$\operatorname{Hom}_{\operatorname{\mathcal{C}}}(X, \bullet ): \mathrm{h} \mathit{\operatorname{\mathcal{C}}} \rightarrow \mathrm{h} \mathit{\operatorname{Kan}} \quad \quad Y \mapsto \operatorname{Hom}_{\operatorname{\mathcal{C}}}(X,Y).$

Theorem 5.7.6.13 asserts $\operatorname{Hom}_{\operatorname{\mathcal{C}}}(X, \bullet )$ can be promoted, in an essentially unique way, to a functor of $\infty$-categories $h^{X}: \operatorname{\mathcal{C}}\rightarrow \operatorname{\mathcal{S}}$ (see Remark 5.7.6.12). Beware that this is a special feature of corepresentable functors. In general, an $\mathrm{h} \mathit{\operatorname{Kan}}$-enriched functor $\mathscr {F}: \mathrm{h} \mathit{\operatorname{\mathcal{C}}} \rightarrow \mathrm{h} \mathit{\operatorname{Kan}}$ cannot be promoted to a functor of $\infty$-categories. Moreover, when such a promotion exists, it need not be unique.

Remark 5.7.6.16 (Functoriality). Let $\operatorname{\mathcal{C}}$ be a locally small $\infty$-category. We will see later that the corepresentable functor $h^{X}: \operatorname{\mathcal{C}}\rightarrow \operatorname{\mathcal{S}}$ and the representable functor $h_{Y}: \operatorname{\mathcal{C}}^{\operatorname{op}} \rightarrow \operatorname{\mathcal{S}}$ of Notation 5.7.6.14 depend functorially on the objects $X$ and $Y$, respectively. More precisely, the construction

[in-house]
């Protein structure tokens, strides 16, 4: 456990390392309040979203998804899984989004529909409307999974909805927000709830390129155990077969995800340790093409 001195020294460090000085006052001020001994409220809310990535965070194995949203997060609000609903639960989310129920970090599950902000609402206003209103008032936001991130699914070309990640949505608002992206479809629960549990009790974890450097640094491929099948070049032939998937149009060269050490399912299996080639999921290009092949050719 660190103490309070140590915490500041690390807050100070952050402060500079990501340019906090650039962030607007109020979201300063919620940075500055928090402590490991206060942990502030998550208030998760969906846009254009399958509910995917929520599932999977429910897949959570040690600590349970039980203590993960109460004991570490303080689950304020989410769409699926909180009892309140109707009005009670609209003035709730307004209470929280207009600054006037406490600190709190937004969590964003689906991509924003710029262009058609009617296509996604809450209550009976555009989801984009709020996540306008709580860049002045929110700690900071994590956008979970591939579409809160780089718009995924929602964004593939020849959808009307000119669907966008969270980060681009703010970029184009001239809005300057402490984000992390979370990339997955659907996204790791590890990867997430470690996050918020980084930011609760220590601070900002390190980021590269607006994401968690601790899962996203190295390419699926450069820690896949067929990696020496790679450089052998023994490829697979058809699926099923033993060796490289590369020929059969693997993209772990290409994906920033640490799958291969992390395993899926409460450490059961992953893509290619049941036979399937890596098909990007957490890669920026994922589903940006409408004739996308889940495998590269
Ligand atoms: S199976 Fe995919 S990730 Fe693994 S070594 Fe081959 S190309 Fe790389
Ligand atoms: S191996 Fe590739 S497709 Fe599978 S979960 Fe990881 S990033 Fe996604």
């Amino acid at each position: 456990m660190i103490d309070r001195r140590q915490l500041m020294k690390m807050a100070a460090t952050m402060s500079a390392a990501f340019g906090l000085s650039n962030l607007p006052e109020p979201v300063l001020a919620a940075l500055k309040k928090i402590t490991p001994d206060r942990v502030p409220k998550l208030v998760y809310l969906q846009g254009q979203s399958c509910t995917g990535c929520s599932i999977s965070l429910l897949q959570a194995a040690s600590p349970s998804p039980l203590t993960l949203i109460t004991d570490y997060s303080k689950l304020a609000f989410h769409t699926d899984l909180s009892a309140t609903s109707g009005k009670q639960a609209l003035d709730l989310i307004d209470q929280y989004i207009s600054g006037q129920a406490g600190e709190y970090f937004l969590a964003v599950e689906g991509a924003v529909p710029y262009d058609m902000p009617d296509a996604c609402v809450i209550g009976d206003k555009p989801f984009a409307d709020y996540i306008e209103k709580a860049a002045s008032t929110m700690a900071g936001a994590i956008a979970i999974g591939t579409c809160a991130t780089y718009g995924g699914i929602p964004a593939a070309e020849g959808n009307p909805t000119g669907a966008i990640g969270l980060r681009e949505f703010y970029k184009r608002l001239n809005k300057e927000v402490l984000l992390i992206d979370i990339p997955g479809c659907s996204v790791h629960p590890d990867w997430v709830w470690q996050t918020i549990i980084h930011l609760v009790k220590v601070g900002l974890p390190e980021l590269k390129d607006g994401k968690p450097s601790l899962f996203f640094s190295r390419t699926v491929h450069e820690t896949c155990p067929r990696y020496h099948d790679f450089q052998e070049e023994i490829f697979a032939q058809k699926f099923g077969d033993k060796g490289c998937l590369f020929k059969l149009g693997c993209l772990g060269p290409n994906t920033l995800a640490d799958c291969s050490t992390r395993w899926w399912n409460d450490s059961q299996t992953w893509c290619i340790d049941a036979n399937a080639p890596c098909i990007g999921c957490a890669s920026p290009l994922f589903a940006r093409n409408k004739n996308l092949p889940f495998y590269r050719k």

$\operatorname{Hom}_{\operatorname{\mathcal{C}}}(\bullet , \bullet ): \mathrm{h} \mathit{\operatorname{\mathcal{C}}}^{\operatorname{op}} \times \mathrm{h} \mathit{\operatorname{\mathcal{C}}} \rightarrow \mathrm{h} \mathit{\operatorname{Kan}} \quad \quad (X,Y) \mapsto \operatorname{Hom}_{\operatorname{\mathcal{C}}}(X,Y)$

can be promoted to a functor of $\infty$-categories $H: \operatorname{\mathcal{C}}^{\operatorname{op}} \times \operatorname{\mathcal{C}}\rightarrow \operatorname{\mathcal{S}}$ with the following properties: